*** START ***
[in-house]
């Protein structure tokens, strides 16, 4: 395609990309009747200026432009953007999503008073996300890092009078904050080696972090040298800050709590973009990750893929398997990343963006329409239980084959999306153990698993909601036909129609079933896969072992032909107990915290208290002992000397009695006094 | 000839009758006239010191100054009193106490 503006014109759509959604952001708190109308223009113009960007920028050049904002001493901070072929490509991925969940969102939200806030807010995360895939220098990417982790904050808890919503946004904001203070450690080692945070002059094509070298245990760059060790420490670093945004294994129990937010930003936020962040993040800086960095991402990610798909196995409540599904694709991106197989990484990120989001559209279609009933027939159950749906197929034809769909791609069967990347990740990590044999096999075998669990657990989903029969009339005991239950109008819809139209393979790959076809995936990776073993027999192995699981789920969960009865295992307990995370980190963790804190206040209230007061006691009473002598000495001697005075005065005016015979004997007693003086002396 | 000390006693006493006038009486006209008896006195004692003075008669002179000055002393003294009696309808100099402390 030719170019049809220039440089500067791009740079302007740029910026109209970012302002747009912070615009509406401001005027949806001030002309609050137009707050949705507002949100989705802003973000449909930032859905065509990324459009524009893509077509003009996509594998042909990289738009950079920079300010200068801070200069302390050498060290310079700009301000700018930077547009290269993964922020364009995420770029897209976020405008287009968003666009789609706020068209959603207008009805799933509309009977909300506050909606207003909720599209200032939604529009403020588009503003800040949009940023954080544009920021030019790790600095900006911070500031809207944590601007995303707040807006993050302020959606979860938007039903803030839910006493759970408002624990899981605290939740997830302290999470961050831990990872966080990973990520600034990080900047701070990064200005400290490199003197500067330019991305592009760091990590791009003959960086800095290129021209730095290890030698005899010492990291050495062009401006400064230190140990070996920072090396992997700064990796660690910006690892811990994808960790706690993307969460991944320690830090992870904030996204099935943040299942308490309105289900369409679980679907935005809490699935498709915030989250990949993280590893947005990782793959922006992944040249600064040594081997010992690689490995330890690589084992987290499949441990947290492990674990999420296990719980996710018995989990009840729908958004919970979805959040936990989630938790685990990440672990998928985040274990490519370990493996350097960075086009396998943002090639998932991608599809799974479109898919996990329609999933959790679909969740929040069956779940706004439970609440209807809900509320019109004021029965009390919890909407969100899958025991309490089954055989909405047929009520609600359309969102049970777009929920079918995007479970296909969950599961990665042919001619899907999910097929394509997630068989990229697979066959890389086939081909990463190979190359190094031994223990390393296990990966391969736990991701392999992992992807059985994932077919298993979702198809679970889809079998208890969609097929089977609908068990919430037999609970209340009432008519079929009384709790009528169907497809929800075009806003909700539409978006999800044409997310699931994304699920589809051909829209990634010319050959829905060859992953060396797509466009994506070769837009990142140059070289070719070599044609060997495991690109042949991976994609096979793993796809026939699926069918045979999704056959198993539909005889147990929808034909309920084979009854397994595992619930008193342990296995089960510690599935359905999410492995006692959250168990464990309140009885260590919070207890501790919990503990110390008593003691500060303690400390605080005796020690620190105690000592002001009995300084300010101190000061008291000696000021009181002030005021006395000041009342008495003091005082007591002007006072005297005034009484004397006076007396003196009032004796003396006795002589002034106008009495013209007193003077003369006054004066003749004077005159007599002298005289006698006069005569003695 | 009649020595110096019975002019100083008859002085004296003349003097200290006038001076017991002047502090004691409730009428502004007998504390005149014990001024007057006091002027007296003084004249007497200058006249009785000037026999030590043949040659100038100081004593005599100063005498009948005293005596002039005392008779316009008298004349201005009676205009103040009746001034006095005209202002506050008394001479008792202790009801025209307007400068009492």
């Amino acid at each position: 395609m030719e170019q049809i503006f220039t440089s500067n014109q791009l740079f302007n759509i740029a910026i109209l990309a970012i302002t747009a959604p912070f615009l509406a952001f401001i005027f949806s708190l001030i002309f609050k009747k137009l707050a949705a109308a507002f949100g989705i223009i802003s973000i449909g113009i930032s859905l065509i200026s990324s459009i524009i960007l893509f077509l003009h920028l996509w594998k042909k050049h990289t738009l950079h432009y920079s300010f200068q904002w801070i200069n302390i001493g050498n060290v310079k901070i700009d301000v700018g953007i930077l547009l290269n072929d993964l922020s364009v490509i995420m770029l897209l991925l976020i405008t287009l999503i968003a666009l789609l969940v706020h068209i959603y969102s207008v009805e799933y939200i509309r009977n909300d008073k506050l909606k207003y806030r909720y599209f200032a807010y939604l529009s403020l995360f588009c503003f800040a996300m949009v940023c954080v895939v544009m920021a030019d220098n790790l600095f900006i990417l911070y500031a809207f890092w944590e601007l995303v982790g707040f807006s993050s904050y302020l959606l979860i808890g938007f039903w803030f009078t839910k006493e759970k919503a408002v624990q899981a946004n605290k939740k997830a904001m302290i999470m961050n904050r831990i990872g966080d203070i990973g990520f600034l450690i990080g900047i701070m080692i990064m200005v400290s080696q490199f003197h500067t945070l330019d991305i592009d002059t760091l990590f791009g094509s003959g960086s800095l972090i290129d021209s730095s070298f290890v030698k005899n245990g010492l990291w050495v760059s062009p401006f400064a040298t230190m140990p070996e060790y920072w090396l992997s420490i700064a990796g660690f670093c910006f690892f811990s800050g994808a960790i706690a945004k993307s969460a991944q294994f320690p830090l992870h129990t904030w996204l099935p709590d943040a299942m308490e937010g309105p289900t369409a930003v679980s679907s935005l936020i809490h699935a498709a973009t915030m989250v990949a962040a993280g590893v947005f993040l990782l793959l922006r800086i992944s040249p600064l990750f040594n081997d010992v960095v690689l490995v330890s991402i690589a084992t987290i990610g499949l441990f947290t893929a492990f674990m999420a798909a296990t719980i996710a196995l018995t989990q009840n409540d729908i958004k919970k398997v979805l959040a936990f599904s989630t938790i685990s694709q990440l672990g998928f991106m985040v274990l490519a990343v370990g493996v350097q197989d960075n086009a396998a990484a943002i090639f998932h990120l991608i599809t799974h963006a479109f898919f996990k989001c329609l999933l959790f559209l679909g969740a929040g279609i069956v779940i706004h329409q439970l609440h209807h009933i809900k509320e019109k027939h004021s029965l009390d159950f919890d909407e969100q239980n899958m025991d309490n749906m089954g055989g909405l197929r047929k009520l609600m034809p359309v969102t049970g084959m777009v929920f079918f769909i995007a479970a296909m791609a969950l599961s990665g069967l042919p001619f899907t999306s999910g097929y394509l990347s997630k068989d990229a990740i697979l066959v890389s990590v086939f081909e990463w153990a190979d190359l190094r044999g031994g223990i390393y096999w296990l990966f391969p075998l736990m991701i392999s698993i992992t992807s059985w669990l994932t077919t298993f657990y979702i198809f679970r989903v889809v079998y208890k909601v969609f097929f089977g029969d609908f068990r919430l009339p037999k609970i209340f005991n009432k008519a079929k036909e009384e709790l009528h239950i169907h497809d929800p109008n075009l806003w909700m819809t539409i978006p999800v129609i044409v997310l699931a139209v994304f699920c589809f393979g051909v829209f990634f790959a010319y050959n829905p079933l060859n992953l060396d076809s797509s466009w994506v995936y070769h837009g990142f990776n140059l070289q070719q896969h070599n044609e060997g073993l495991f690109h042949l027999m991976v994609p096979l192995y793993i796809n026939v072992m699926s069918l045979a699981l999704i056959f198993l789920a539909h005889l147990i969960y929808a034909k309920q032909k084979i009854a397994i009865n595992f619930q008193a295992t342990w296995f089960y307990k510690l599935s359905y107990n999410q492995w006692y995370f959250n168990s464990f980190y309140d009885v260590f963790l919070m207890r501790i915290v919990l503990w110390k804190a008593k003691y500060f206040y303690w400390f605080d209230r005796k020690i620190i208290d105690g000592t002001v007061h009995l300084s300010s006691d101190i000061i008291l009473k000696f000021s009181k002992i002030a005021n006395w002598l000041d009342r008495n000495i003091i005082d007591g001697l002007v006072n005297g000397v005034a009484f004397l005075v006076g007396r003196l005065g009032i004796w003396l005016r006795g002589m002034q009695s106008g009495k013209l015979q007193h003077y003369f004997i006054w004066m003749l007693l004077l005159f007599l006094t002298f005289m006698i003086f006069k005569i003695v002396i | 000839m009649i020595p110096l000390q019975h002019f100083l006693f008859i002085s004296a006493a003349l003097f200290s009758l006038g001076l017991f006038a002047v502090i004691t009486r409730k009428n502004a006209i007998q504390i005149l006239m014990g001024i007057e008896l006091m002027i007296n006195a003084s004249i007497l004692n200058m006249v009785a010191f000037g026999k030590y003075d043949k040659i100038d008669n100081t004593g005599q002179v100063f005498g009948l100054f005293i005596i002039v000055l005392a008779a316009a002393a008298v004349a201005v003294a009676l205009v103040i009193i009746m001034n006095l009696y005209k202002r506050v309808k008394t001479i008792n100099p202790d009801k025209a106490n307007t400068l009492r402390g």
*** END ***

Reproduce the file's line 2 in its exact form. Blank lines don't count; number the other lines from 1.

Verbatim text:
């Protein structure tokens, strides 16, 4: 395609990309009747200026432009953007999503008073996300890092009078904050080696972090040298800050709590973009990750893929398997990343963006329409239980084959999306153990698993909601036909129609079933896969072992032909107990915290208290002992000397009695006094 | 000839009758006239010191100054009193106490 503006014109759509959604952001708190109308223009113009960007920028050049904002001493901070072929490509991925969940969102939200806030807010995360895939220098990417982790904050808890919503946004904001203070450690080692945070002059094509070298245990760059060790420490670093945004294994129990937010930003936020962040993040800086960095991402990610798909196995409540599904694709991106197989990484990120989001559209279609009933027939159950749906197929034809769909791609069967990347990740990590044999096999075998669990657990989903029969009339005991239950109008819809139209393979790959076809995936990776073993027999192995699981789920969960009865295992307990995370980190963790804190206040209230007061006691009473002598000495001697005075005065005016015979004997007693003086002396 | 000390006693006493006038009486006209008896006195004692003075008669002179000055002393003294009696309808100099402390 030719170019049809220039440089500067791009740079302007740029910026109209970012302002747009912070615009509406401001005027949806001030002309609050137009707050949705507002949100989705802003973000449909930032859905065509990324459009524009893509077509003009996509594998042909990289738009950079920079300010200068801070200069302390050498060290310079700009301000700018930077547009290269993964922020364009995420770029897209976020405008287009968003666009789609706020068209959603207008009805799933509309009977909300506050909606207003909720599209200032939604529009403020588009503003800040949009940023954080544009920021030019790790600095900006911070500031809207944590601007995303707040807006993050302020959606979860938007039903803030839910006493759970408002624990899981605290939740997830302290999470961050831990990872966080990973990520600034990080900047701070990064200005400290490199003197500067330019991305592009760091990590791009003959960086800095290129021209730095290890030698005899010492990291050495062009401006400064230190140990070996920072090396992997700064990796660690910006690892811990994808960790706690993307969460991944320690830090992870904030996204099935943040299942308490309105289900369409679980679907935005809490699935498709915030989250990949993280590893947005990782793959922006992944040249600064040594081997010992690689490995330890690589084992987290499949441990947290492990674990999420296990719980996710018995989990009840729908958004919970979805959040936990989630938790685990990440672990998928985040274990490519370990493996350097960075086009396998943002090639998932991608599809799974479109898919996990329609999933959790679909969740929040069956779940706004439970609440209807809900509320019109004021029965009390919890909407969100899958025991309490089954055989909405047929009520609600359309969102049970777009929920079918995007479970296909969950599961990665042919001619899907999910097929394509997630068989990229697979066959890389086939081909990463190979190359190094031994223990390393296990990966391969736990991701392999992992992807059985994932077919298993979702198809679970889809079998208890969609097929089977609908068990919430037999609970209340009432008519079929009384709790009528169907497809929800075009806003909700539409978006999800044409997310699931994304699920589809051909829209990634010319050959829905060859992953060396797509466009994506070769837009990142140059070289070719070599044609060997495991690109042949991976994609096979793993796809026939699926069918045979999704056959198993539909005889147990929808034909309920084979009854397994595992619930008193342990296995089960510690599935359905999410492995006692959250168990464990309140009885260590919070207890501790919990503990110390008593003691500060303690400390605080005796020690620190105690000592002001009995300084300010101190000061008291000696000021009181002030005021006395000041009342008495003091005082007591002007006072005297005034009484004397006076007396003196009032004796003396006795002589002034106008009495013209007193003077003369006054004066003749004077005159007599002298005289006698006069005569003695 | 009649020595110096019975002019100083008859002085004296003349003097200290006038001076017991002047502090004691409730009428502004007998504390005149014990001024007057006091002027007296003084004249007497200058006249009785000037026999030590043949040659100038100081004593005599100063005498009948005293005596002039005392008779316009008298004349201005009676205009103040009746001034006095005209202002506050008394001479008792202790009801025209307007400068009492």